Of course not. They capture viewpoints necessary for entering the key debates and responsibly representing multiple sides of the issue. So what could I do moving forward to better communicate these notions to my students? What could be done to improve my first-year writing pedagogy?

 

First, is to examine issues of public memory, situated knowledge, and exclusion early in the annotated bibliography unit. Encourage students to question and redevelop their own notions of credibility. How do they choose when a source they encounter in their personal lives is worthwhile to read or discuss with friends?

 

Second, is to revisit source use and expand on the purpose of this consideration. When is a traditionally credible source most appropriate? When is personal experience or other forms of situated knowledge most appropriate? What are the different effects of using one versus the other?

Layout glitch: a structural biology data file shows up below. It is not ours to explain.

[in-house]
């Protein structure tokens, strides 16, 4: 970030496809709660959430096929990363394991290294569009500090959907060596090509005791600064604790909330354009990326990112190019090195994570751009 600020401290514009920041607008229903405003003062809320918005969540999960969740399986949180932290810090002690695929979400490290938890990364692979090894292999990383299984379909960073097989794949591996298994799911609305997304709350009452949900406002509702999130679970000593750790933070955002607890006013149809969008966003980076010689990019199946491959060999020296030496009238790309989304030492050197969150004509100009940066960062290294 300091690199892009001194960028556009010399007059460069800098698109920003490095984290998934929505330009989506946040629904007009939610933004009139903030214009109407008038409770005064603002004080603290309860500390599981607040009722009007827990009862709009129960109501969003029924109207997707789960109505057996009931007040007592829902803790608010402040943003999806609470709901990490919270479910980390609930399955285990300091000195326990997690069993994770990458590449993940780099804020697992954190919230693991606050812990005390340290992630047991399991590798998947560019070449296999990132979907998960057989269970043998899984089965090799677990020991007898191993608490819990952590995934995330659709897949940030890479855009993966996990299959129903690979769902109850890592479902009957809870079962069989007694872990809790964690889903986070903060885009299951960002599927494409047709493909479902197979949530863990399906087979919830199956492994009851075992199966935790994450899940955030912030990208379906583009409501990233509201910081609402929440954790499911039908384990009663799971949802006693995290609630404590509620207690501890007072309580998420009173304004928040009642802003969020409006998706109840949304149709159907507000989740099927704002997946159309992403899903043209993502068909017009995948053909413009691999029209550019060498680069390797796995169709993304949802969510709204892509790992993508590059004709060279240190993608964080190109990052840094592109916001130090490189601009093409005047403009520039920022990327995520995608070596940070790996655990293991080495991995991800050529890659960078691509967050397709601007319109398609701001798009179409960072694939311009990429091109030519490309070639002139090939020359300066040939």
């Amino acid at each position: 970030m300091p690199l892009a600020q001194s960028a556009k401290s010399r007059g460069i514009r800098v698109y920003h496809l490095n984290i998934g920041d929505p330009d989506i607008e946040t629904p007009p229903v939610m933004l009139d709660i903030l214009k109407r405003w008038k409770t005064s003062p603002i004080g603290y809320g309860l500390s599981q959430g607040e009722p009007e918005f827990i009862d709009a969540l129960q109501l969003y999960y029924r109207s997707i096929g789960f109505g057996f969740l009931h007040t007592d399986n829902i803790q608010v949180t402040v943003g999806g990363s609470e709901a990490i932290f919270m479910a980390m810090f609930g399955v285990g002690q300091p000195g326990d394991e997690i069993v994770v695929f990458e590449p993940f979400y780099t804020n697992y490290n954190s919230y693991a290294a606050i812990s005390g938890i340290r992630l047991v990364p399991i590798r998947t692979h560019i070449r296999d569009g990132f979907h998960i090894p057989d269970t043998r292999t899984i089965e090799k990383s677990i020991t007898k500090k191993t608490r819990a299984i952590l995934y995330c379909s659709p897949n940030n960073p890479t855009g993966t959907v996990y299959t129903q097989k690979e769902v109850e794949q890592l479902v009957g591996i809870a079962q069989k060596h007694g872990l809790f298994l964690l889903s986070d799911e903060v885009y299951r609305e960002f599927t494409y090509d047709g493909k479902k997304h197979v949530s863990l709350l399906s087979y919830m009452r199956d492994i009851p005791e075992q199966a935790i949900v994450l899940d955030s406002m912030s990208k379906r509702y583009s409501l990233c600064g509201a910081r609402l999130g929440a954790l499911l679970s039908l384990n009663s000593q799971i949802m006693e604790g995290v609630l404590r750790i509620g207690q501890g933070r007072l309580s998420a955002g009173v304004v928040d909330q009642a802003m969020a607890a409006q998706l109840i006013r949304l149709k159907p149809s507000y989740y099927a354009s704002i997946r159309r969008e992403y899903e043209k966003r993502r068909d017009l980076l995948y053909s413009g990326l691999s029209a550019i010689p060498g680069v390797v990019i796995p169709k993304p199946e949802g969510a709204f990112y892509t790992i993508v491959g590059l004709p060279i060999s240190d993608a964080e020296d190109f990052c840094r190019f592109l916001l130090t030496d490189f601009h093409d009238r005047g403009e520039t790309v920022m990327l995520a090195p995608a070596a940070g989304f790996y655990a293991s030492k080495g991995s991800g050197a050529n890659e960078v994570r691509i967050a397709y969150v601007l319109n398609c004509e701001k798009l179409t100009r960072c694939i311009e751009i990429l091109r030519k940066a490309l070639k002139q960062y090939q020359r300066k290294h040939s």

These are just two starting points for this social justice work, but hopefully promising places to push against hegemonic, limiting constructs of credibility. 

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I think Anne-Marie Deitering (Associate University Librarian for Learning Services at Oregon State University) does a good job of conveying the tension between choosing conventional and unconventional sources for use in academic writing. After a fairly lengthy discussion of audience expectations in academic writing and source choice, she ends with this paragraph: